Climbers' Vuelta a España presents eleven summit finishes in 2013
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Saturday, January 12, 2013

Climbers' Vuelta a España presents eleven summit finishes in 2013

by Ben Atkins at 10:48 AM EST   comments
Categories: Pro Cycling, Vuelta a España
One more than 2012 in most mountainous route ever as the race visits the south again

alberto contadorThe route of the 2013 Vuelta a España was presented in the teatro del Centro Cultural Novacaixagalicia de Vigo (García Barbón) in Vigo, Galicia, on the north west coast of Spain. The three week race, to run between August 24th and September 15th, will include an incredible eleven summit finishes in its 21 stages and, just as with the 2012 race, will likely lead to a battle between the climbers of the peloton.

As expected, the race leaves the borders of Spain, with its second stage finish on the Collada de la Gallina in the principality of Andorra. The following day, the race will also pass into France, with a stage finish at Peyragudes, the ski resort first visited by the Tour de France in 2012.

Unlike last year’s Vuelta route, which was entirely played out in the north of the country, the 2013 route visits the south coast with a variety of stages. Just like last year’s race, however, the toughest stage of the race will come on the penultimate day, with a finish on the fearsome Alto de L´Angliru deciding the final winner.

The race will begin with a team time trial, as it has done for the past three years, with a 27km stage in Galicia, between Vilanova de Arousa and Sanxenxo. This will be followed the next day with the first of the summit finishes, with a stage between Pontevedra and the 1st category Alto do Monte da Groba; the next day will be another uphill finish, although the stage from Vigo will end on the Mirador de Lobeira/Valagarcía de Arousa, which is only 3rd category.

Stage four will be a rolling day as it heads back towards the coast from Lalín/a Estrada - Finisterra and ‘La etapa del Fin del Mundo,’ while the race’s final day in Galicia will see the route south begin with a medium mountain stage between Sober and the Lago de Sanabria.

Two flattish stages - between GuiThulo and Cáceres, and Almendralejo and Mairena de Aljafare - will be followed by another mountaintop finish between Jerez de la Frontera and the Alto de Peñas Blancas above Estepona. The stage between Antequera and Valdepeñas de Jaén will be another with medium mountains, before the summit finish between Torredelcampo and the Alto de Hazallanas, on the Güéjar Sierra.

Following the first rest day, which will be used to travel the kilometres between the Granada and Zaragoza provinces, the peloton will take on the only individual time trial of the race; a hilly 38km, starting and finishing in Tarazona, which features the 3rd category Alto del Moncayo just before halfway.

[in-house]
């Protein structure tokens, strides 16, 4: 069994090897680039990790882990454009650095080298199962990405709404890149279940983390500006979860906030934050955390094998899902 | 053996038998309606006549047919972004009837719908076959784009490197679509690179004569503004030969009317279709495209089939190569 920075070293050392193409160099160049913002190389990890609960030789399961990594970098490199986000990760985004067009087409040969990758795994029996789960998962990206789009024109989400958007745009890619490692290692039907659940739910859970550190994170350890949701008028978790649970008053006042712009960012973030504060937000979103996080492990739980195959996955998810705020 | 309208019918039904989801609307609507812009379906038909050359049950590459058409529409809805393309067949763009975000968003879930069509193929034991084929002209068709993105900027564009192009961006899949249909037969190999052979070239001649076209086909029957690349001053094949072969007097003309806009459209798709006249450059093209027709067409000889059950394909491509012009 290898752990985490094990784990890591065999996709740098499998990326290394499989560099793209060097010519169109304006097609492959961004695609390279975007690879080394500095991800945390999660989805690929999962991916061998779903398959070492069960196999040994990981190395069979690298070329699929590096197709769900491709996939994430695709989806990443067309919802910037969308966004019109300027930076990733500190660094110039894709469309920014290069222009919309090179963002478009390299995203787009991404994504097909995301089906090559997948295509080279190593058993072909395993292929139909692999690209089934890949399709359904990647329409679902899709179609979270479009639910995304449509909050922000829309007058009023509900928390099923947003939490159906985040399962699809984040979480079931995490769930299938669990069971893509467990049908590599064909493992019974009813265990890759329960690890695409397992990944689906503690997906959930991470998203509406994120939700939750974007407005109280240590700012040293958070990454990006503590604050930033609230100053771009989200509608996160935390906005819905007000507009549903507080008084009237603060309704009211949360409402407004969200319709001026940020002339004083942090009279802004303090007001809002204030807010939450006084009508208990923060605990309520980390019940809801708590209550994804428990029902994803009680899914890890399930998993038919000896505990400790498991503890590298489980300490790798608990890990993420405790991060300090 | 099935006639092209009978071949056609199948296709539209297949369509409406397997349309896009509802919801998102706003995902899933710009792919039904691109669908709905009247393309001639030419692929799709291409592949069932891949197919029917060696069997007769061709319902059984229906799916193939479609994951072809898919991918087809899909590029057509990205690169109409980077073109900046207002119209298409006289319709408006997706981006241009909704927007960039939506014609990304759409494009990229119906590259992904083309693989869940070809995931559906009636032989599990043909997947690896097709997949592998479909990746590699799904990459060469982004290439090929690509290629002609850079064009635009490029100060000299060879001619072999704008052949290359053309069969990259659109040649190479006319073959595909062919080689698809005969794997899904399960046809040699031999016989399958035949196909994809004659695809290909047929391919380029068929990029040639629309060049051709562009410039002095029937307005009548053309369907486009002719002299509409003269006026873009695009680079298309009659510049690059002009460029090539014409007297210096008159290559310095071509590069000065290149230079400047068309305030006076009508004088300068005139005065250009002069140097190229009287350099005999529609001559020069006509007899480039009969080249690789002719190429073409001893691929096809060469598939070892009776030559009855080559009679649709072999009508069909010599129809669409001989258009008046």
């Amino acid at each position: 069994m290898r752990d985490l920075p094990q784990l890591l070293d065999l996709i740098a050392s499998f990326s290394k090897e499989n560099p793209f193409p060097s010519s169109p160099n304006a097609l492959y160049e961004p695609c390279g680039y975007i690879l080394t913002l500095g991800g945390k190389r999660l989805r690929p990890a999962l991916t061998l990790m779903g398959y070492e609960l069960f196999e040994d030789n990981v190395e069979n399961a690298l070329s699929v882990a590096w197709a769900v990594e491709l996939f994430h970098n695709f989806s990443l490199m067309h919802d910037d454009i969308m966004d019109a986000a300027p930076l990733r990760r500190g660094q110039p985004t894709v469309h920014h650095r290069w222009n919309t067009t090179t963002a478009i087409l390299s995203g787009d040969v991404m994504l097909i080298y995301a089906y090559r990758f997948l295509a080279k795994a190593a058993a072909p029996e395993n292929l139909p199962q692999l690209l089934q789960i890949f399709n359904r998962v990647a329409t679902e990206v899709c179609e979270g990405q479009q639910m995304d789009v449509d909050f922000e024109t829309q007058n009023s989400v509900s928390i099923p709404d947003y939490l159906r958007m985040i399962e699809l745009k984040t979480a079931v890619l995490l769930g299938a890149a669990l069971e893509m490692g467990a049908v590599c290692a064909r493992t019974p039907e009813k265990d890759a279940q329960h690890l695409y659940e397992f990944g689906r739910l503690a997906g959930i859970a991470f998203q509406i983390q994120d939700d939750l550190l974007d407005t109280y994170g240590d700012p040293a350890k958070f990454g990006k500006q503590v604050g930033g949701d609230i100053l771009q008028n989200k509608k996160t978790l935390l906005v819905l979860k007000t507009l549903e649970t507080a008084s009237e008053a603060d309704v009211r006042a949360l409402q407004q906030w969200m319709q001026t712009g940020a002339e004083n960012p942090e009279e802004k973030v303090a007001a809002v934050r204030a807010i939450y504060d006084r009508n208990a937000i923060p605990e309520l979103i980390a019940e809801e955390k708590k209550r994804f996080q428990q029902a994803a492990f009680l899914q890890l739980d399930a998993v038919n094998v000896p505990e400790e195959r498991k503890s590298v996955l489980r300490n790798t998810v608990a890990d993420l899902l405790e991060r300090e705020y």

Another rolling sprinters’ stage between Maella and Tarragona will be followed by a hillier one, which will include the short, but very steep, 1st category Puerto del Rat Penat inside the final 50km.

The mountains well and truly return to the race the following day, with the stage from Bagà to the Collada de la Gallina; the final climb will be far from the toughest of the day however, as the peloton will enter Andorra via the ‘especial’ category Port de Envalira, which will be the race’s highest point. The race stays in the Pyrénées for the following day, and - like the Tour stage last year - will also scale the nasty Port de Balès on the way to the Col de Peyresourde and the final rise to Peyragudes.

Stage 16 will be the third straight day in the high mountains, between Graus and the Aramón Formigal, above Sallent de Gállego, before the peloton takes a well-earned break on the race’s second rest day.

Sprinters who have made it this far will be given a chance on the stage between Calahorra and Burgos, but will be dismayed to see yet another summit finish the following day as the race leaves Burgos for Peña Cabarga. The uphill finishes now continue all the way to the penultimate day with the stage between San Vicente de la Barquera and the Alto del Naranco, near Oviedo, acting as an appetiser for the last - and toughest - stage from Aviles and the dreaded Angliru.

Having survived all of the mountain stages, the overall winner will be left with just the usual short parade stage between Leganés/Parquesur and the Spanish capital Madrid, where any sprinters that are left will have a rare chance of glory.

Vuelta a España 2013 (WT) August 24th - September 15th

Stage 1: Vilanova de Arousa - Sanxenxo (TTT), 27km
Stage 2: Pontevedra - Baiona. Alto do Monte da Groba, 176.8km
Stage 3: Vigo - Mirador de Lobeira/Valagarcía de Arousa, 172.5km
Stage 4: Lalín/a Estrada - Finisterra. La etapa del Fin del Mundo, 186.4km
Stage 5: Sober - Lago de Sanabria, 168.4km
Stage 6: GuiThulo - Cáceres, 177.3km
Stage 7: Almendralejo - Mairena de Aljafare, 195.5km
Stage 8: Jerez de la Frontera - Estepona. Alto de Peñas Blancas, 170km
Stage 9: Antequera - Valdepeñas de Jaén, 170km
Stage 10: Torredelcampo - Güéjar Sierra. Alto de Hazallanas, 174.3km
Rest day
Stage 11: Tarazona - Tarazona (ITT), 38km
Stage 12: Maella - Tarragona, 157km
Stage 13: Valls - Castelldefels, 165km
Stage 14: Baga - Andorra. Collada de la Gallina, 164km
Stage 15: Andorra - Peyragudes, 232,5km
Stage 16: Graus - Sallent de Gállego. Aramón Formigal, 147.7km
Rest day
Stage 17: Calahorra - Burgos, 184.5km
Stage 18: Burgos - Peña Cabarga, 186km
Stage 19: San Vicente de la Barquera - Oviedo. Alto del Naranco, 177.5km
Stage 20: Aviles - Alto de L´Angliru, 144.1km
Stage 21: Leganés/Parquesur - Madrid, 99.1km


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